Stelloh, speaking as an expert, claims PhaseOne has more institutional learning in its system than exists in any other proprietary database, but suggests "the company has been one of the best kept secrets in business." PhaseOne plans to syndicate its corporate knowledge but until now has been working with selective clients only. Stelloh is actively speaking with movie studios about analyzing movie trailers and commercials. "We looked at a script for a movie in early production that the studio didn't know how to position or market," he reported. "We took the script, identified how to position the film and recommended the scenes that would best support the positioning." He would not name the film, which is set to be released in December, but hinted the male lead is playing a role out of his usual character and is not introduced until one-third into the movie. Both IAG and OTX actively market products in the film and television communities.

PhaseOne is also developing a new product for evaluating product design. "It's so hard to win in this marketplace," says Stelloh, "product design will be increasingly more important. Whoever is out there first with what consumers want will have a real market advantage."

For more information, contact Jody Moxham at Moxham@messageiq.com or Ren Stelloh at renstelloh@phaseone.net

ViralMeister

ViralMeister
Viral blog to check out on occasion

Monday, October 18, 2004

MediaDailyNews 11-18-03

Visible World Nov 2003 article
** Note - Hanlon says they are not at the level quoted below last November; says total addressable homes is now closer to 10 - 12MM **

Joe Mandese
Editor, MediaPost
Tuesday, November 18, 2003

Interactive TV advertising has been a classic case of chicken and egg. Big advertisers and agencies have been loath to make investments in developing addressable ads before there was a critical mass of households to justify a return on investment. And cable operators have been reluctant to roll out the hardware necessary to serve addressable ads before a sizable advertising market existed.

That's all about to change, thanks to several deals being put together by Visible World, a leading developer of interactive TV ads. The company - which is part production facility, part ad agency, and part distribution system - offers advertisers the ability to create highly customized TV advertising content that can be served on addressable cable systems. It's been backed with investment capital from two major ad agency groups, Grey Worldwide and WPP Group, which along with lead investor Reuters, have just sunk millions more as part of a second wave of financing that raised $8 million in new working capital.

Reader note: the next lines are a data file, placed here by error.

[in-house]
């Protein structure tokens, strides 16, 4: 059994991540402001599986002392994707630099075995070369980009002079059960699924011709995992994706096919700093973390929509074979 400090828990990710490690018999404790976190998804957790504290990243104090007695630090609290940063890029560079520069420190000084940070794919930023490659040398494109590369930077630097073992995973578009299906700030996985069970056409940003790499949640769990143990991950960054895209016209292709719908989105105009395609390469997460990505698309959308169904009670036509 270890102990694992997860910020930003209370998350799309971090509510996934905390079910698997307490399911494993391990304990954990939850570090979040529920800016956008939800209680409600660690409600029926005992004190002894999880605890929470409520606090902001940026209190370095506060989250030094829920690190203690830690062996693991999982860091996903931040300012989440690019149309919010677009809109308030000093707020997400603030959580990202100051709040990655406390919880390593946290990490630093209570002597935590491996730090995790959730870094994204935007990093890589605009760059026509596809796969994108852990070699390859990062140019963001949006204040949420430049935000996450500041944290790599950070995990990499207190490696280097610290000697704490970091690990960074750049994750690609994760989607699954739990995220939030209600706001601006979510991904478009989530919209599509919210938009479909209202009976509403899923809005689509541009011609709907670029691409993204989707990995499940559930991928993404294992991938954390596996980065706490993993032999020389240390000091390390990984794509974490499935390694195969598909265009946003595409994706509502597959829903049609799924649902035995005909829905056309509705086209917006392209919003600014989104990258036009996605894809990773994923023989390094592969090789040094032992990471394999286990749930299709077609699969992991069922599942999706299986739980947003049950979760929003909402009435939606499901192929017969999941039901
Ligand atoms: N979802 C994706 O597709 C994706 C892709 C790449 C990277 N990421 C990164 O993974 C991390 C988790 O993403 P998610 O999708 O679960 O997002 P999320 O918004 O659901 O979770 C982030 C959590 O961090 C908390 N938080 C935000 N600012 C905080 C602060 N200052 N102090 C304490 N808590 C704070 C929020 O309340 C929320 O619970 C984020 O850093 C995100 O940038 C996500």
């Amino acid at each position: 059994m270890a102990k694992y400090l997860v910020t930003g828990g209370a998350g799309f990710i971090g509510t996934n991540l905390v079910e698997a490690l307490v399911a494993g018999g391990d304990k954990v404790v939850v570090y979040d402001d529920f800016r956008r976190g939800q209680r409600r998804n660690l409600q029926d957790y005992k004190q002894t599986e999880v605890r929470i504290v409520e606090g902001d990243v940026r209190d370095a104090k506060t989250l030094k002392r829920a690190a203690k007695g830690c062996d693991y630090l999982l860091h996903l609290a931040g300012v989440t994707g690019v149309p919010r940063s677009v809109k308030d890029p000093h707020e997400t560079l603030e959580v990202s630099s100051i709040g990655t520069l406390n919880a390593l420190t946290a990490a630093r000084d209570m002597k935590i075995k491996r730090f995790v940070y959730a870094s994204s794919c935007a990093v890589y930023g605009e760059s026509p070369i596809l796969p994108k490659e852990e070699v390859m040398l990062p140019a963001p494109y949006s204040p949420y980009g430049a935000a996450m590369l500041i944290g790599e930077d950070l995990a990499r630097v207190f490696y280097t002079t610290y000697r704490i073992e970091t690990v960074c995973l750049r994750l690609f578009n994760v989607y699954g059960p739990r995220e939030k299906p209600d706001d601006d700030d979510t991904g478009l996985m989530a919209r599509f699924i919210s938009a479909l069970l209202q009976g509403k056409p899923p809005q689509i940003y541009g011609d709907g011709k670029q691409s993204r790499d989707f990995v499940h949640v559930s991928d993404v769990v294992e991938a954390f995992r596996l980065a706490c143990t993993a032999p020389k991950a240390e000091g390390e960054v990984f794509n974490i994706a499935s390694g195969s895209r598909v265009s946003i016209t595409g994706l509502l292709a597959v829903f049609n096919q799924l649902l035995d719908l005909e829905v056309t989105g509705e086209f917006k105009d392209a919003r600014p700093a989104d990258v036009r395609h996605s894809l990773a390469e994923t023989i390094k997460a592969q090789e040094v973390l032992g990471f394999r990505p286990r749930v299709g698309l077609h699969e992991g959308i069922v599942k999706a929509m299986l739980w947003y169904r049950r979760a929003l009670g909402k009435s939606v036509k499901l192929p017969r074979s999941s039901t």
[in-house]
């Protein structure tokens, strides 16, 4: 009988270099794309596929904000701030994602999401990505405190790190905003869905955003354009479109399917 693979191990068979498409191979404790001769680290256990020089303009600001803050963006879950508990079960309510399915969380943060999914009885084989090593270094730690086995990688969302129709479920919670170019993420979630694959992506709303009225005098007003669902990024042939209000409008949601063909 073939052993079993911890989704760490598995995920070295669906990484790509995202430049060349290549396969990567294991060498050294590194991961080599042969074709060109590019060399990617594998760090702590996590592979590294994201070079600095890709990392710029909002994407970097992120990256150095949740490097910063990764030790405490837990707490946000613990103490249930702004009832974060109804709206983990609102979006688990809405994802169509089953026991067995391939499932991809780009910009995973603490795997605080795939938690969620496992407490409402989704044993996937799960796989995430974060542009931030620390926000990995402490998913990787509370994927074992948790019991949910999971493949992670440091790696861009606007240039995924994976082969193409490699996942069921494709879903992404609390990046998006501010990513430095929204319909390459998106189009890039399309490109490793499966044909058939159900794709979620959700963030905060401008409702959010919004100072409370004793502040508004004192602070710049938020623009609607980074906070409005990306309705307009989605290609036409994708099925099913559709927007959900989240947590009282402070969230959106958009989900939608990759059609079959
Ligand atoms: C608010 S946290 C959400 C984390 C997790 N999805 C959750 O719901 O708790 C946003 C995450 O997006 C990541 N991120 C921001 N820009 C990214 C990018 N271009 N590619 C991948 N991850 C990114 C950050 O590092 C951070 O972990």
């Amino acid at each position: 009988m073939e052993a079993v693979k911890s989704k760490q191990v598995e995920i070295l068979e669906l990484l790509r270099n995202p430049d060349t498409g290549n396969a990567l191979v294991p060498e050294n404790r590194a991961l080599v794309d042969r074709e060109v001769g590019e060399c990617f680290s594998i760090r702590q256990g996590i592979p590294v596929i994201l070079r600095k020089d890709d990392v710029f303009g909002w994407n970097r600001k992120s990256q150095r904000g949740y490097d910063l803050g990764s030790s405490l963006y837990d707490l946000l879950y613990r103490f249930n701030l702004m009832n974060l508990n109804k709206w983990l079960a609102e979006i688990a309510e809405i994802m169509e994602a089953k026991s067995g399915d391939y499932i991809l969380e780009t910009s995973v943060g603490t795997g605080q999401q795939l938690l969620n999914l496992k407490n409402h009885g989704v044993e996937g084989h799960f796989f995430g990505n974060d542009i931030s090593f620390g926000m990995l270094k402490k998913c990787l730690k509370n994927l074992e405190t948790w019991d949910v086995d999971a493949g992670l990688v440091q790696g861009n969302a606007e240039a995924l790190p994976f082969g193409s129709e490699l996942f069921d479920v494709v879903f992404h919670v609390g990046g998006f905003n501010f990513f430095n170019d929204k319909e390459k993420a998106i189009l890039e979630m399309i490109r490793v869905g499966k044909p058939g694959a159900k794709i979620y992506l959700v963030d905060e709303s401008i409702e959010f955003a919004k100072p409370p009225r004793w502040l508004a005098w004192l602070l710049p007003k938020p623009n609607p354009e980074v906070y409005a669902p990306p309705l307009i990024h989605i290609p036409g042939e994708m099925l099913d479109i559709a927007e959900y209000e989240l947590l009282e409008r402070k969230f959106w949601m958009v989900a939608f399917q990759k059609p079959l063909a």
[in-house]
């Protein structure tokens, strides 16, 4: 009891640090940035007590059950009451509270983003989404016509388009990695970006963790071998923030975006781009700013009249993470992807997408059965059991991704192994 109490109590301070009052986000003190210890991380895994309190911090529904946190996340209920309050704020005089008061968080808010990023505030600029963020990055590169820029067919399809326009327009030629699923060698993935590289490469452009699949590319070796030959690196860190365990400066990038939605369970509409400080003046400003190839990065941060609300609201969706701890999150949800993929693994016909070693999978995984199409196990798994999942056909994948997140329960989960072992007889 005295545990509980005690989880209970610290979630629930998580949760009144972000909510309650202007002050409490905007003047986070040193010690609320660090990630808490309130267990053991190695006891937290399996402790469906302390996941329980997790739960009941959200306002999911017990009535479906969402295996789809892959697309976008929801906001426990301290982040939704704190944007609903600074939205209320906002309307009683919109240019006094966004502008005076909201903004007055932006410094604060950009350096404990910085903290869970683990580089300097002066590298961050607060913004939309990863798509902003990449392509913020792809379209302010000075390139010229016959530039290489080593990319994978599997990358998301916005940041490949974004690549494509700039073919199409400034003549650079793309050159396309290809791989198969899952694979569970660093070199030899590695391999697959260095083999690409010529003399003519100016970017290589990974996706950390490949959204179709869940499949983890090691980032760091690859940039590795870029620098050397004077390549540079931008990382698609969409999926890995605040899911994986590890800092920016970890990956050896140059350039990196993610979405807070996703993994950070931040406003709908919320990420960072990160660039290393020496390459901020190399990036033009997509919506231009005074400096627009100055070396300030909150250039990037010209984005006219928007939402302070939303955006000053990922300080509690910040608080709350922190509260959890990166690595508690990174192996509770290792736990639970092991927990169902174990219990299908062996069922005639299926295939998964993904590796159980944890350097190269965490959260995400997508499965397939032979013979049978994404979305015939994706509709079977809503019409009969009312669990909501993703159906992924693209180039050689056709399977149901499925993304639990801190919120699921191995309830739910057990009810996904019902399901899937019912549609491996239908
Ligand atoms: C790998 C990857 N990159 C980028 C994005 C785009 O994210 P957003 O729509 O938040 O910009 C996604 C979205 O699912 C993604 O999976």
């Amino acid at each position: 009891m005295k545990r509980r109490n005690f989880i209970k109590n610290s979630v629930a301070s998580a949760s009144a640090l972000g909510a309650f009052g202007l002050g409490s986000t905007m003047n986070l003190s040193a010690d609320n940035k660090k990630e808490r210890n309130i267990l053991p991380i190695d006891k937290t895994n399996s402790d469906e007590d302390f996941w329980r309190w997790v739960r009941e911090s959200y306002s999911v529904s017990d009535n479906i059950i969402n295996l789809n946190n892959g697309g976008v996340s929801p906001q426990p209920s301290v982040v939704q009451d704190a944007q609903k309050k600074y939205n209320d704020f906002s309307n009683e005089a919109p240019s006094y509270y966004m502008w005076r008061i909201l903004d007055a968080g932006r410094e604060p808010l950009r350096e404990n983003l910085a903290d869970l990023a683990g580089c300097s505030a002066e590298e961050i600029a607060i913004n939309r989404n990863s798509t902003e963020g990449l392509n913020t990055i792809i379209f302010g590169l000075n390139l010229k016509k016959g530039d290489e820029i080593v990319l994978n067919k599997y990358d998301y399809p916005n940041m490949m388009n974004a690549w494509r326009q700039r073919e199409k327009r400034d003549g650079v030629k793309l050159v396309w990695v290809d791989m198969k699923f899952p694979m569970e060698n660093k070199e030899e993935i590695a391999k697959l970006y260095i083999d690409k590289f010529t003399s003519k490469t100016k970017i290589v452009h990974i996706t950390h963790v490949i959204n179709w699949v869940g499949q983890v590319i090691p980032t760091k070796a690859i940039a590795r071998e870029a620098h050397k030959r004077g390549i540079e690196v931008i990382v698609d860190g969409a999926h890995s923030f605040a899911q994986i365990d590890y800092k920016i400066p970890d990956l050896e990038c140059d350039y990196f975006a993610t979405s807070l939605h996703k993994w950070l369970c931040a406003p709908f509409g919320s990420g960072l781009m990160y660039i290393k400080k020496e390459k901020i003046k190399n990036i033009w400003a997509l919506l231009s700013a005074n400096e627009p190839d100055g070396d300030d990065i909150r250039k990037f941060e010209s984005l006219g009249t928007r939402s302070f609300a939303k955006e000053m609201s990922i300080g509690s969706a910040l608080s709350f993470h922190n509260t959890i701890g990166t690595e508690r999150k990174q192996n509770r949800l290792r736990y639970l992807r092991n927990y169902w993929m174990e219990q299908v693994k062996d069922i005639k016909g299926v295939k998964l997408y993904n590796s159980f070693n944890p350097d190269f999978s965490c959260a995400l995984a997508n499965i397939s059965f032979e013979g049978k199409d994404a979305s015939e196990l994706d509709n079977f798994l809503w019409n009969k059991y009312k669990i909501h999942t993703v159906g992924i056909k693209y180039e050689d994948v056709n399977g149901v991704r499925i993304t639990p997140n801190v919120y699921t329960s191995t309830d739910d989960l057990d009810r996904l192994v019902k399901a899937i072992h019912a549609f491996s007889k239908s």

One of the investors includes cable TV giant Comcast, which controls enough addressable homes to put Visible World, and interactive TV advertising, on the map. And the company, which has been expanding its own cable ad sales infrastructure in an effort to develop a local cable TV marketplace, just might have an inclination to do that. Executives familiar with the relationship say that Visible World has already begun testing interactive TV ads in two of Comcast's larger markets with the wireless telecommunications, financial services and health categories.

Those tests are expected to culminate early next year in a significant expansion of Visible World's market coverage, which as of Monday stands at 10 million households. In a related move, Visible World on Monday said it signed a deal with the New York Interconnect. Combined with earlier deals with National Cable Communications and Los Angeles-based interconnect Adlink, Visible World can now serve customized ad copy down to the Zip code in markets reaching 10 million subscribers.

Based on its new relationship with Comcast, the company expects to be in 20 million homes by the end of the first quarter of 2004. By that point, operators are expected to begin testing addressable advertising down to the household level, meaning that individual households can be targeted with discrete adv messages unique to the household members.


Consumer media usage - Joe Mandese

Folio: The Magazine for Magazine Management: To Hit Rosy Growth Projections, Mags Need a Year-End Surge - projections for the results for consumer magazines for 2003 - Industry Overview
Byline: JOE MANDESE

It's time for prognosticators to update their predictions for the fourth quarter and beyond. And, depending on who you talk to, 2003 will go down as a decent year for consumer magazines - or mediocre at best. At least that's what the three leading industry forecasters - Universal McCann, Zenith Optimedia, and Veronis Suhler Stevenson - would suggest.

On the high end, Universal has consumer magazine ad spending rising 7.0% over 2002. But such optimism is partly due to easy comparisons with the losses of 2002 and 2001, and that outlook seems a bit rosy, given that total U.S. ad spending is projected to rise at half that rate.

Magazine Ad Spending Outlook

Universal is certainly wildly bullish compared with Zenith Optimedia, which projects a 3.0% gain in 2003 and Veronis Suhler Stevenson, which sees a 2.3% gain for the year.

In fact, without some breakout sales in the second half, all of these scenarios may be too rosy. Based on the first seven months of data from Publishers Information Bureau, the industry was on course for a puny 0.2 % increase.